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Philippine Church braces for death penalty and divorce battle

MANILA (UCAN): “It will always be a tough battle but we do not give up,” Auxiliary Bishop Broderick Pabillo of Manila, said, as Church leaders in the Philippines braced for what they expect will be an uphill battle against proposals before Congress to reimpose capital punishment and to legalise divorce in the country.
Catholics opposed to the proposed measures may also have to find new ways of lobbying in the Congress, Father Melvin Castro, former executive secretary of the Episcopal Commission on Family and Life, said. He  noted that a lot of legislators only think of “short-term solutions” to social and family issues.
Rodolfo Diamante of the Episcopal Commission on Prison Pastoral Care of the Catholic Bishops’ Conference of the Philippines, agreed to new approaches to presenting the Church’s position on issues.
He said one of the things the commission will do is prepare a statement focusing on new arguments on the issue of the death penalty.
“We will also provide legislators and policy makers documents and materials on the issue,” he said, adding that international experts may also be brought in to also engage the public on the issue.
Senators began debates on proposals to revive the death penalty at the beginning of August. The death penalty was abolished in the Philippines in 2006, under former president, Gloria Arroyo.
In a speech, one senator, the boxer, Manny Pacquiao, claimed that reviving the death penalty is the most effective way to deal with heinous crimes and the illegal drug trade.
“Illegal drugs are destroying the lives of our people,” he said. “It is high time for the state to step up its game and put these criminals to death through judicial sanction,” he added.
Several legislators, including Pacquiao, who claimed he could cite Bible verses to defend his position, have filed bills seeking the revival of the death penalty.
However, senate president, Vicente Sotto III, cautioned, “Please avoid invoking Jesus in the death penalty bill. The Bible is a good source of insights. But trying to change the story of Redemption is not fairish (sic).” 
Opposition senator, Franklin Drilon, pointed out that reducing the demand for drugs is the solution to the proliferation of narcotics, not killing drug users and dealers.
Meanwhile another senator, Risa Hontiveros, the principal author of the proposed divorce bill, called the move “history in the making.”
She said, “This marks an important stage in the larger work to have a divorce law in the country.” She added, “It’s time that we give Filipinos the chance to free themselves from abusive, loveless and unhappy relationships, and to help them find love and start all over again.”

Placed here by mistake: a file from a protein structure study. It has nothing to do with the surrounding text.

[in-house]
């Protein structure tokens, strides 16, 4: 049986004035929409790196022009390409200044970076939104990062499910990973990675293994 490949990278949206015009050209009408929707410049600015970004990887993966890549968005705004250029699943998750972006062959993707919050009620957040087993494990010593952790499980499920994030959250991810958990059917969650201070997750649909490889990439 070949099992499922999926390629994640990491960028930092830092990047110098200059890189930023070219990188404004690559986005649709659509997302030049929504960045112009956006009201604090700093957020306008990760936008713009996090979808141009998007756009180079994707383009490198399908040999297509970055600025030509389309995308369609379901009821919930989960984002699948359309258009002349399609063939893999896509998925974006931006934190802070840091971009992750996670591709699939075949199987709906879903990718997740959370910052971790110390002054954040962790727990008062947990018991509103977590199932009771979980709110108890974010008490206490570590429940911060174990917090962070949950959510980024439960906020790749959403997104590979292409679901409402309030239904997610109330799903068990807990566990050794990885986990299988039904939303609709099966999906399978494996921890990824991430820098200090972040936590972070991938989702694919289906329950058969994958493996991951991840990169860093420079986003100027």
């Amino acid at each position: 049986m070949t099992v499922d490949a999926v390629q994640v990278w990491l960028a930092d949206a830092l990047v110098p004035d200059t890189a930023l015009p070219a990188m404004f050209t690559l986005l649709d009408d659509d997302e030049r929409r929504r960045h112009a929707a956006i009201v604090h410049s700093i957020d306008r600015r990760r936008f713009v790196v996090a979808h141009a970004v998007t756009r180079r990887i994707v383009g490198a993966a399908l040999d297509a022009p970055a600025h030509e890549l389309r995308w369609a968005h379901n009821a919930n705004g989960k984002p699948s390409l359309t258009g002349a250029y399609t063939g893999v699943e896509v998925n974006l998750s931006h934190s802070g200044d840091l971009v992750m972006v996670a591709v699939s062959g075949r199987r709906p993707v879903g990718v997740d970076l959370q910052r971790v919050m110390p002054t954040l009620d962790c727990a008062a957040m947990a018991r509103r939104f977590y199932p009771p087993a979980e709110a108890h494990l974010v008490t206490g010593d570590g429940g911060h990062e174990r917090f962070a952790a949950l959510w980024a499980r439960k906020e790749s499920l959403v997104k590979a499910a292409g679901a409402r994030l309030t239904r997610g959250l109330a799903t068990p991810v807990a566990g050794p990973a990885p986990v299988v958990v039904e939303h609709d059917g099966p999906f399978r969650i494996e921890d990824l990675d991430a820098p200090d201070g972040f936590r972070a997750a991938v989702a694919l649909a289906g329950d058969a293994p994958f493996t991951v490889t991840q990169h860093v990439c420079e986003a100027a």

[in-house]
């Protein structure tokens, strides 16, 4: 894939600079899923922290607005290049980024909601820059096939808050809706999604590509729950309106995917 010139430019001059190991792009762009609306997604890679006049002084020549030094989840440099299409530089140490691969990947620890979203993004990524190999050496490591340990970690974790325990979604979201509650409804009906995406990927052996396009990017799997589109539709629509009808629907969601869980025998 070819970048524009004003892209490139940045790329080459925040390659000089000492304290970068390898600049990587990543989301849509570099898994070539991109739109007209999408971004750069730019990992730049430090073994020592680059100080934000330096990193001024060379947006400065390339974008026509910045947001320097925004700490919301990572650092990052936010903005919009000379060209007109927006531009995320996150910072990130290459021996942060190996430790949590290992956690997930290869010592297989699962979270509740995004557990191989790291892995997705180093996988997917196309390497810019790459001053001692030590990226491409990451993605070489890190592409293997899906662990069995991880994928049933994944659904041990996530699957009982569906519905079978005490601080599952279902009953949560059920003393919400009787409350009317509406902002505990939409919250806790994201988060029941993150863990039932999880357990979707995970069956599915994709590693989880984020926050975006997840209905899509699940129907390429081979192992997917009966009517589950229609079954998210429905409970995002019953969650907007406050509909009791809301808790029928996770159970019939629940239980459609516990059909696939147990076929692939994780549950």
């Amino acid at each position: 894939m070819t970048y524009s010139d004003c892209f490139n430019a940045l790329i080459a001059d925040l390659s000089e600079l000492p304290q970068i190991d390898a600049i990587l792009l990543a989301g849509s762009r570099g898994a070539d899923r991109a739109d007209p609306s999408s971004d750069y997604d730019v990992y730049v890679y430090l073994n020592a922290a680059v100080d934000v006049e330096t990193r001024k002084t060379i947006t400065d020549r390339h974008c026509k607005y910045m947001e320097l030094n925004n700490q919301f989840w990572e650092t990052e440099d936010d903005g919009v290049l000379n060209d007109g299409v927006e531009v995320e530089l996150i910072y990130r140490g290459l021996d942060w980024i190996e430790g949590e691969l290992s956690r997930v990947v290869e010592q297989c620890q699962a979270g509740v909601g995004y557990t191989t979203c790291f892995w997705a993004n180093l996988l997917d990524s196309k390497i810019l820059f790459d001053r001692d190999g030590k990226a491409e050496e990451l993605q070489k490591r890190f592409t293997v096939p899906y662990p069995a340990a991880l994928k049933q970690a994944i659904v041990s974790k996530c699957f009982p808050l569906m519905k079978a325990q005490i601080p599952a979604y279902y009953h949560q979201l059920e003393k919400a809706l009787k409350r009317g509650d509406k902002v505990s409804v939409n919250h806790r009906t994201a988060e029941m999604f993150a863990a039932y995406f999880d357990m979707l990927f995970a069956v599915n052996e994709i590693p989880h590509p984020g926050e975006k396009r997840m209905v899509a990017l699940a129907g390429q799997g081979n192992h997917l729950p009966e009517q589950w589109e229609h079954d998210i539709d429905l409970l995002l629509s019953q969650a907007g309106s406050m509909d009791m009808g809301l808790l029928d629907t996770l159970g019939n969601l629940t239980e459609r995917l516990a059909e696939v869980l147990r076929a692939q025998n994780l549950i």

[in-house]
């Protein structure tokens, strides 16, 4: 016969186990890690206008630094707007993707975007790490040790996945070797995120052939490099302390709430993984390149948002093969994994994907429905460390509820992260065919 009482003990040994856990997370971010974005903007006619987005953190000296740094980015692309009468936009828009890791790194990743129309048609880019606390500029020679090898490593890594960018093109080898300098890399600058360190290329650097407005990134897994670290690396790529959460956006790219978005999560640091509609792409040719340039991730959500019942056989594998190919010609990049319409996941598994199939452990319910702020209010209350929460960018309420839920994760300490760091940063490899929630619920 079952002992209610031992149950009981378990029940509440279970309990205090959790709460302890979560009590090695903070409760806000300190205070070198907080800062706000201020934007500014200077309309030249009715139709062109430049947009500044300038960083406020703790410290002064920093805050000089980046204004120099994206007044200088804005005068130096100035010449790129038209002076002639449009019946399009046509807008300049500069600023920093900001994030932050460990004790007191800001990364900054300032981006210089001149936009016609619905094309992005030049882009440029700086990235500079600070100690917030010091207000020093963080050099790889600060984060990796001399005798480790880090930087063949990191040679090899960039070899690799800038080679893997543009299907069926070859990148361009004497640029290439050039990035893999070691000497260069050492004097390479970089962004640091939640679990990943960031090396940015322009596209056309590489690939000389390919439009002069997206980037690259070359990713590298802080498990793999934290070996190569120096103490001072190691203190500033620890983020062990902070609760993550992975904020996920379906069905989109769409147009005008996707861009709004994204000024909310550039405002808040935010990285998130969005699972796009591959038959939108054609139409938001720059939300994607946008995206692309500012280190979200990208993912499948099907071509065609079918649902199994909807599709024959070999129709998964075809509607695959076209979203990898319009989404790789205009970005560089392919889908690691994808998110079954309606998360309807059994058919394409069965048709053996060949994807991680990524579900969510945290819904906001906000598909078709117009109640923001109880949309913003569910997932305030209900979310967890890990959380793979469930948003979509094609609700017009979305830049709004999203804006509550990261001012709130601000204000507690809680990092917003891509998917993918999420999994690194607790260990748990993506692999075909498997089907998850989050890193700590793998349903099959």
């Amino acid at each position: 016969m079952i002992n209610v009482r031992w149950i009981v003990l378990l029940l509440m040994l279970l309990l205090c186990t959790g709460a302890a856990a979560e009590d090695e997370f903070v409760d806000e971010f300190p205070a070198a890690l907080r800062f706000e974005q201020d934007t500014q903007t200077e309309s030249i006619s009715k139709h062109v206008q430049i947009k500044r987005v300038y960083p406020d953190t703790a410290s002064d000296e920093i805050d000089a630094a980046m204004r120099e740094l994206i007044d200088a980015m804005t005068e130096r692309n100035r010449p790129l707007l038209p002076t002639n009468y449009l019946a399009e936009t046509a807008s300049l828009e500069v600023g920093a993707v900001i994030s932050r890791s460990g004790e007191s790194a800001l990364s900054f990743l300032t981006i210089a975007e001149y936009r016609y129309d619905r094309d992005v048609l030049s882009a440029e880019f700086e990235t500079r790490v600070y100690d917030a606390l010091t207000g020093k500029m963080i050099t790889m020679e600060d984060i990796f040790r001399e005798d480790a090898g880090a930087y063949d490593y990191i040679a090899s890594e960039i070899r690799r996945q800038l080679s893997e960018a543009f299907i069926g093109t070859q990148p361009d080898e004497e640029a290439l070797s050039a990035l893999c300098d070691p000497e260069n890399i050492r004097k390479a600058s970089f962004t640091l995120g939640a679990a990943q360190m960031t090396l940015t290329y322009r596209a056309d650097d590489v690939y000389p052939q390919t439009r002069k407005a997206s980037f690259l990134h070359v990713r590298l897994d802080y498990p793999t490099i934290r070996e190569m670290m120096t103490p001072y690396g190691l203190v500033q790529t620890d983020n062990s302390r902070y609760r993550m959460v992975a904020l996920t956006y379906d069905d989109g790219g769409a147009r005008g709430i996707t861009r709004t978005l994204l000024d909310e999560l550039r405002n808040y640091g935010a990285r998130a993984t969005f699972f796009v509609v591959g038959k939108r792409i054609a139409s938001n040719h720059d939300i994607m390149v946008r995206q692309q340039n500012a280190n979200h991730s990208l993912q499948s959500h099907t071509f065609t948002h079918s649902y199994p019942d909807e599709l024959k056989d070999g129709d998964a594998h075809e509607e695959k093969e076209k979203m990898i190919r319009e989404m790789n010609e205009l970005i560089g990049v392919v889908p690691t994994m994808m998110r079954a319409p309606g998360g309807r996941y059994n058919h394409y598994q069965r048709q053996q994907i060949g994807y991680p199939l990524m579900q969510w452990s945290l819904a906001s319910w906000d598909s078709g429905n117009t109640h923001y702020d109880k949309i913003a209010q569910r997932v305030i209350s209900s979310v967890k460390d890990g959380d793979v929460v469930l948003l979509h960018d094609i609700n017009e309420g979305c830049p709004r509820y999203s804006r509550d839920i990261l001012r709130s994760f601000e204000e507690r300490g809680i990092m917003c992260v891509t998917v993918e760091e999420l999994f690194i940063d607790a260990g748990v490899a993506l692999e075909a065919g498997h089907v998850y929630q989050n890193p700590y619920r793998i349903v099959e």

She said she believes in and supports the institution of marriage but added that she also believes “that Filipinos have the right to second chances to turn the page and live good and happy lives.”
However, another senator, Joel Villanueva, said he would fight against the proposal because the Philippines is predominantly “a Christian nation.”
Villanueva the son of a Christian evangelist, said, “We are definitely against any divorce bill. Well, a couple of reasons, but one of the major reasons is, we are a Christian nation. So, divorce—over my dead body—the word divorce, I will really oppose it. I will definitely oppose it.” However, he expressed support for making the process of annulling marriages more accessible.
Bishop Pabillo expressed hope that legislators would be creative in crafting laws that will strengthen the family. “What have they done to help families in crisis?” he asked.
The bishop said data from other countries shows divorce laws result in “more broken families” while women, children and the elderly suffer.
In past pronouncements, the bishops’ conference has attacked the proposal to legalise divorce in the context that it is an “easy option” out of marriage.
As for the death penalty, Church leaders say it will never be a solution to the problems of crime. “It is anti-life, anti-poor and will enhance only a culture of violence,” they said.
The president, Rodrigo Duterte vowed to restore the death penalty as a deterrent to crime when he campaigned for the presidency in 2016. In a 2017 poll, 67 per cent of Filipinos supported capital punishment.
Filipinos also support a divorce law. Another survey conducted in 2017 showed that 53 per cent of Filipinos want to legalise divorce.

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